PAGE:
by Shelly Stokes, Founder and Creative Mentor
Last week, I told you about the cool, new PlayColor paints that have just become available in the United States. PlayColor paints are tempera paint in a stick form, making them a water-based paint. You can read my initial review by clicking over to New PlayColor Paints Are Here!
Today, I want to talk about stenciling with these lovely new paints. But rather than telling you “thou shalt do it this way,” I want to invite you to experiment with the PlayColor paints and see how they work for you.
You’ll need a couple of things
- PlayColor paints
- stencil brushes
- piece of white/light/muslin fabric
- piece of print fabric
Here are a series of questions to think about as you stencil with PlayColor paints:
What do the colors look like on fabric (or paper)?
There is no better way to answer this question than to paint out the colors one after another. As you work through the colors, ask yourself:
- Do all the colors act the same?
- Are some wetter or dryer than others?
- Are some more opaque or transparent?
- Do I need a separate brush for each color?
- Is there an easy way to clean most of the paint off when I switch colors?
Tip: Keep a damp washcloth or towel handy (or some wet wipes). You can remove a lot of color from your stencil brush by “brushing” back and forth on the damp towel.
To take this one step further, do the same on a piece of black fabric to see how the colors look on a dark background.
How much paint does it take to get a clean image?
PlayColor paints are “wetter” than Artist’s Paintstiks. That makes sense — they are a water-based paint. Do a quick experiment to answer the “how much” questions:
- How little do I need to make a really sheer image?
- How much to make a nice clean image?
- How much paint can I add to my fabric before it starts seeping under the stencil.
And as you consider the question of “how much paint,” think about the options for loading paint onto your brush:
- Do I need to apply the paint to a palette first and then load my brush?
- Can I load my brush directly from the paint stick without making a mess?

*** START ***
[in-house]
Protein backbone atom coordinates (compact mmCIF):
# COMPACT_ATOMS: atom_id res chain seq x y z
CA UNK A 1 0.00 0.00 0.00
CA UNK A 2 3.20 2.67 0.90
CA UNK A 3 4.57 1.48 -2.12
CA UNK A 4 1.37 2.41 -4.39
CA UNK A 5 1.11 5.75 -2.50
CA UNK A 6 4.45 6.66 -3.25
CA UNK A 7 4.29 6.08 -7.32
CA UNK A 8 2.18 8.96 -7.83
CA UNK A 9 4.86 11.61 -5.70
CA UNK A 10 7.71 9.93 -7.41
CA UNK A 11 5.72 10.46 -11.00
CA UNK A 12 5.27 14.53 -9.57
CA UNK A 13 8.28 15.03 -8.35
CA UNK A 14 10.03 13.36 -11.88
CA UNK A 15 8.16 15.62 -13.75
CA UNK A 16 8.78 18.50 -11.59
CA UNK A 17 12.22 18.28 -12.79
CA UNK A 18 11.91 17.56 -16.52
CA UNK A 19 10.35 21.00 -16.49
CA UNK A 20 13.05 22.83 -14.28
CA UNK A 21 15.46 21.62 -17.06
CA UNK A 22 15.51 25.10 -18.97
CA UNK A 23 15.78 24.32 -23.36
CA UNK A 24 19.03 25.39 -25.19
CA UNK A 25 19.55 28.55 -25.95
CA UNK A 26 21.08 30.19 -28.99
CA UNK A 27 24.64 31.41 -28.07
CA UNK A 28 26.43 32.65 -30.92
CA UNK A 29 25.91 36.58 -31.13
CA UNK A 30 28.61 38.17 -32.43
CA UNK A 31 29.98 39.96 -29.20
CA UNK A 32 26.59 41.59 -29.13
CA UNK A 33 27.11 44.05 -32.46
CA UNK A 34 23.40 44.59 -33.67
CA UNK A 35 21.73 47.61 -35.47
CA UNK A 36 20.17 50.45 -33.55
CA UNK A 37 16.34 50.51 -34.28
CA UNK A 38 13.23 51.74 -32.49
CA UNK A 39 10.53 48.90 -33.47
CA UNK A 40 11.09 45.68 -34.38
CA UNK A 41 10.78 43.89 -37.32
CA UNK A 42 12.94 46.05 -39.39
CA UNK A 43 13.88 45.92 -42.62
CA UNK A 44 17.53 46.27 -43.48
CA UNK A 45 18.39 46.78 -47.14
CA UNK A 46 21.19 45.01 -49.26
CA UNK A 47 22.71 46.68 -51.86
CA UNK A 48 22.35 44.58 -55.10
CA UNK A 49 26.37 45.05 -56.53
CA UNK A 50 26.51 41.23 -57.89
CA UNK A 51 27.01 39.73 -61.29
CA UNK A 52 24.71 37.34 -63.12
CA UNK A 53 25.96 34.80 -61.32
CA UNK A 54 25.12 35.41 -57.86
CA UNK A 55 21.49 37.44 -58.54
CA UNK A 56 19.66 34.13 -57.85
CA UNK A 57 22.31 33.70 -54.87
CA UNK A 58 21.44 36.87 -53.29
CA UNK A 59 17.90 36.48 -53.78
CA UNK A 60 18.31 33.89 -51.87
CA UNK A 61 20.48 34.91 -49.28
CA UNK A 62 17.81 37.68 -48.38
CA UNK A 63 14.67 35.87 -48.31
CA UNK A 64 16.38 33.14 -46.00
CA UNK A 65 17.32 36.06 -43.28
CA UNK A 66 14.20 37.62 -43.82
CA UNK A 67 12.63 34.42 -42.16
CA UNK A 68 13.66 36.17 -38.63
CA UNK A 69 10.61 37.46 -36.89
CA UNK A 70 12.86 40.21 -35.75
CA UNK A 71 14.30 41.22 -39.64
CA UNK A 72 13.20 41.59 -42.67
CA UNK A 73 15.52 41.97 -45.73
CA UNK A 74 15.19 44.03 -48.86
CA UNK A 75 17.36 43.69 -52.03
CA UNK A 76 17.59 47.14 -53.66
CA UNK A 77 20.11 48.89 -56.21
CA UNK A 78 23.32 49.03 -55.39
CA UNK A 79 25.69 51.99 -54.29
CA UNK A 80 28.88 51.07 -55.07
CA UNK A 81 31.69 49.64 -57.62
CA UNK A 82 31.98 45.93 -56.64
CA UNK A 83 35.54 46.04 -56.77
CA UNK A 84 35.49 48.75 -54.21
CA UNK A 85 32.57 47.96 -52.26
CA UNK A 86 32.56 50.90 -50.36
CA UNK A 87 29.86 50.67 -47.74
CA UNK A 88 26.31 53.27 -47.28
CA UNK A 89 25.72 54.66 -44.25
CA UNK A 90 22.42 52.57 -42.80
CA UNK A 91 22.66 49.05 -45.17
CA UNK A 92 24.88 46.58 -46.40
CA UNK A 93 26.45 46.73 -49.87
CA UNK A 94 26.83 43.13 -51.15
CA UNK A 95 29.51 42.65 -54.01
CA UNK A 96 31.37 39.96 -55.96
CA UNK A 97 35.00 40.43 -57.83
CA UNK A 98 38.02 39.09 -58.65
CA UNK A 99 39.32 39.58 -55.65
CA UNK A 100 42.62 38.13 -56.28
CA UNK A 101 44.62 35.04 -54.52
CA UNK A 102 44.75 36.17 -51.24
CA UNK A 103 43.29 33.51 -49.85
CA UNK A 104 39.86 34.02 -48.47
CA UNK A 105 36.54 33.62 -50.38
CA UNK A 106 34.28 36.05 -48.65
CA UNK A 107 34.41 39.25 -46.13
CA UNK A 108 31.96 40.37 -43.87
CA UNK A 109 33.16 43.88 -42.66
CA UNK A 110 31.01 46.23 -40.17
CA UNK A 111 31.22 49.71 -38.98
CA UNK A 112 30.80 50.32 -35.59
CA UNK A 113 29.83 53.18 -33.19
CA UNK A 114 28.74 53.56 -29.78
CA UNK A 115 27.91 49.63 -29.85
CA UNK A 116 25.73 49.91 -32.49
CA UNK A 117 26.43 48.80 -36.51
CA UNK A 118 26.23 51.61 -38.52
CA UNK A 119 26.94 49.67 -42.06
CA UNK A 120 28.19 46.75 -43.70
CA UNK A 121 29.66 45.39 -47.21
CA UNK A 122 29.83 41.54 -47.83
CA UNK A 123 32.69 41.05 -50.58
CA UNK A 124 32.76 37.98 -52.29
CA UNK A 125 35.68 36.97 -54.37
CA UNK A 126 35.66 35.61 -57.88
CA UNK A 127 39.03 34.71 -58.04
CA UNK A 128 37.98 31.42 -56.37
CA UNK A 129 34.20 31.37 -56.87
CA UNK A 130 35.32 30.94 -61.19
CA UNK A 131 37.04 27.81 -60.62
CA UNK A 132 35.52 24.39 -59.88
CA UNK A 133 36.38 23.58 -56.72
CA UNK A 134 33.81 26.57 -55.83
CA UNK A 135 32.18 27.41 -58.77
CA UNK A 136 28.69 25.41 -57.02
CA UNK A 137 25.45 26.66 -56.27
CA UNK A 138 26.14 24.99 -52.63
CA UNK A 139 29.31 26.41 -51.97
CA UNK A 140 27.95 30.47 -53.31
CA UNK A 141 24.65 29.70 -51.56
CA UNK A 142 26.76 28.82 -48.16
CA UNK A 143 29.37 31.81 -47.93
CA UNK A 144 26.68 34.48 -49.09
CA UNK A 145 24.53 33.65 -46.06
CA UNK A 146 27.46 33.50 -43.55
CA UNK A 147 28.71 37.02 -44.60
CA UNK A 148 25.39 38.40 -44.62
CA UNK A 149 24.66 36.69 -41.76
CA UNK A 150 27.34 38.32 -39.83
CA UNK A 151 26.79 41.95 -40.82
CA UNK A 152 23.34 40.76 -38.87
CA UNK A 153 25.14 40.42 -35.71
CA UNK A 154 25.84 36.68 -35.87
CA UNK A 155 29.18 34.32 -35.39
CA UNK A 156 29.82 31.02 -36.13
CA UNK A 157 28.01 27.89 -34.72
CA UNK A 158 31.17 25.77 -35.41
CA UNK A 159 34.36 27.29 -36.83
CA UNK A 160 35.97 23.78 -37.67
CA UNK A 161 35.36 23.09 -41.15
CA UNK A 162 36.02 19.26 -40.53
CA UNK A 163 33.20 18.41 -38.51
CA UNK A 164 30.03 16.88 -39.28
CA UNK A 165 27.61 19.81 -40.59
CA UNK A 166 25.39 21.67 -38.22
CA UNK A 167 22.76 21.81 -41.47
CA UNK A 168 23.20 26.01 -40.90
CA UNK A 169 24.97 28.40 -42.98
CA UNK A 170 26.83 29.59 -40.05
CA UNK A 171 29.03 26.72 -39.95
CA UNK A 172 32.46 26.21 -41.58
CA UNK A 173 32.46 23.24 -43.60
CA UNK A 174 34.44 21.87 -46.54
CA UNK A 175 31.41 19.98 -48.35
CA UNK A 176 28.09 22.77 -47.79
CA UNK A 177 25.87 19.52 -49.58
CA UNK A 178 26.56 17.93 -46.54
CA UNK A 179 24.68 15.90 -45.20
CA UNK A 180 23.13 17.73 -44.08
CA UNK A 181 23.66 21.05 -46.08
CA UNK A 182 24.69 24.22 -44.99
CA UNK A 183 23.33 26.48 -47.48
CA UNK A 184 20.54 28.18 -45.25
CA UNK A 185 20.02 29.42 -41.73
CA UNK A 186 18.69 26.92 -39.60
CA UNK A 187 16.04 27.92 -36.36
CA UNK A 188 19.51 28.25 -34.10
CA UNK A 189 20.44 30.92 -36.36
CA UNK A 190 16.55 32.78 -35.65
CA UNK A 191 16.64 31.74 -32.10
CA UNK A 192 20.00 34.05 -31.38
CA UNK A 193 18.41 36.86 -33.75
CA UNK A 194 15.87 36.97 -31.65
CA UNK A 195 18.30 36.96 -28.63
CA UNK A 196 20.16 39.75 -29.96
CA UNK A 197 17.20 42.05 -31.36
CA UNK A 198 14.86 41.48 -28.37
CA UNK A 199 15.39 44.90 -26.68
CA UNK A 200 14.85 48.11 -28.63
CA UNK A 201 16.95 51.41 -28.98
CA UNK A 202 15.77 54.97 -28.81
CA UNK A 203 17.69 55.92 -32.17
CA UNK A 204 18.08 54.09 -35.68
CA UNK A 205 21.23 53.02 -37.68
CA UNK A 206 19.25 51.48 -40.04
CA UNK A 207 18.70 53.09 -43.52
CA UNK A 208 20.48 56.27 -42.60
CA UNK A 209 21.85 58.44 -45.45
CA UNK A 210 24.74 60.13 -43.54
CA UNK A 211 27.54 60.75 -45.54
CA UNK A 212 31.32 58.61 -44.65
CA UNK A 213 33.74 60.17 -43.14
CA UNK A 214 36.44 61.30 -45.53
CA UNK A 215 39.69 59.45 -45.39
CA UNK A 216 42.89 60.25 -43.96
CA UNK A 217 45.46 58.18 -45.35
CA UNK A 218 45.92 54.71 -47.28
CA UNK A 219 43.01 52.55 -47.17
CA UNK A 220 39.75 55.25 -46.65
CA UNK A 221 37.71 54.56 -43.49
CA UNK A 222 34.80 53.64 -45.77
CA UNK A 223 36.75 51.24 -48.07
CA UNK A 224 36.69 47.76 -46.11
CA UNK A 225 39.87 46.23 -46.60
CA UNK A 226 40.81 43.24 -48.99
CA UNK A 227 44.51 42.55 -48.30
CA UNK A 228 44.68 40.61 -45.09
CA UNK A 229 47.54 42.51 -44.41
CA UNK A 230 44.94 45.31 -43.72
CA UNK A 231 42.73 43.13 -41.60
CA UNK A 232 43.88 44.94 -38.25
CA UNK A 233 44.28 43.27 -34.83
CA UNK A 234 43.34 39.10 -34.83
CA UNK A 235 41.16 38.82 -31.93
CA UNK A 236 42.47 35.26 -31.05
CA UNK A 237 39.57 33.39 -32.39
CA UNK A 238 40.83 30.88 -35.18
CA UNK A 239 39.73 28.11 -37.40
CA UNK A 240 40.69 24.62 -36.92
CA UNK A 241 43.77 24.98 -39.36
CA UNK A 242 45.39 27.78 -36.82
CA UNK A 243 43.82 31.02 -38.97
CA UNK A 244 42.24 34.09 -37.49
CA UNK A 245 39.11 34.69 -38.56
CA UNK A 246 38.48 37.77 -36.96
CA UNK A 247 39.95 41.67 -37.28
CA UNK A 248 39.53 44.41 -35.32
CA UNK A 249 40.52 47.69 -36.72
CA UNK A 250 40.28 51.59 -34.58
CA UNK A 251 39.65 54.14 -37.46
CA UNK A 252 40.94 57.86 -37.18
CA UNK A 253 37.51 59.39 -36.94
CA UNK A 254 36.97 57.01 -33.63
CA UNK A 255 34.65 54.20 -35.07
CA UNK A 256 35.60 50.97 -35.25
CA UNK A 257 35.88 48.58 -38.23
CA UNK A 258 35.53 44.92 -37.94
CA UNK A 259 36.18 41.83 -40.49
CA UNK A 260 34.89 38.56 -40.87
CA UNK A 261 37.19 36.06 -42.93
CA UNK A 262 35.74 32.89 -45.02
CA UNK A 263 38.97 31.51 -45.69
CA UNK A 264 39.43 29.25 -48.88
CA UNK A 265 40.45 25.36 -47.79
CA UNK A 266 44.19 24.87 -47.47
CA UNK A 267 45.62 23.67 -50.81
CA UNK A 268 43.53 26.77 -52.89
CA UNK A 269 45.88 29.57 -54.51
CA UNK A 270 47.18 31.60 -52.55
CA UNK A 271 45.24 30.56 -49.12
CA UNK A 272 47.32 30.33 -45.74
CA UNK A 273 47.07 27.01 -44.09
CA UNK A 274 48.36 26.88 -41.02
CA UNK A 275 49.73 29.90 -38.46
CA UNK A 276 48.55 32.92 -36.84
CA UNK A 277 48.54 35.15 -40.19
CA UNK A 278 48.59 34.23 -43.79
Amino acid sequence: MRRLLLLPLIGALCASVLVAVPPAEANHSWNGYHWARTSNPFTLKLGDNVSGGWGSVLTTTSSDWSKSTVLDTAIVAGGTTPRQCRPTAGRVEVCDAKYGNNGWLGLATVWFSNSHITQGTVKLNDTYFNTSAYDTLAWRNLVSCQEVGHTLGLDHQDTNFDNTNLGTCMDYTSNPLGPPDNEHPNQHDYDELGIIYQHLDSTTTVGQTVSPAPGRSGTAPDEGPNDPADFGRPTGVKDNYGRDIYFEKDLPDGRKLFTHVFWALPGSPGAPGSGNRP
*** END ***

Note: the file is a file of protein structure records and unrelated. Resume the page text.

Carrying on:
What’s the easiest way for me to blend colors?
Mixing colors can be done on a palette surface (think freezer paper) or directly on the fabric. Which one works best for you?
- To mix on a palette, lay down one color, then add a second, blend with a brush and then apply the paint to your fabric.
- To mix on the fabric, paint one color first, then gently blend the second color over the top.
How can I shade from color to color?
This is intertwined with the previous question, but a series of tests is in order. Paint a series of images, using different blending techniques:
- Blend from one side of the image to the other.
- Change colors from the inside of the image to the outside.
- Try a combination of both.
- What size brush works best for each case? Do you need a smaller or larger brush?
How does this work on printed backgrounds?
Painting images on print backgrounds is great fun! But it also opens up more questions. As you stencil images on print, ask yourself:
- Do I want my painted image to be solid, blocking out the print?
- Do I want to let the print show though my paint?
- How much (or how little) paint will make that work?
- Will it work with the color I want to use? (Remember that some colors are more translucent than others.)
Why all this playing around?
Yes, it’s tempting to jump right into a project. But if you can give yourself just an hour or two to run through a series of experiments, you will be so much happier in the long run. You can get through all the “oops” stuff as you experiment and be ready for smooth sailing when you start your big project.
Do you have a strategy for testing new tools, colors or supplies? Leave a comment. I’d love to hear what you are doing.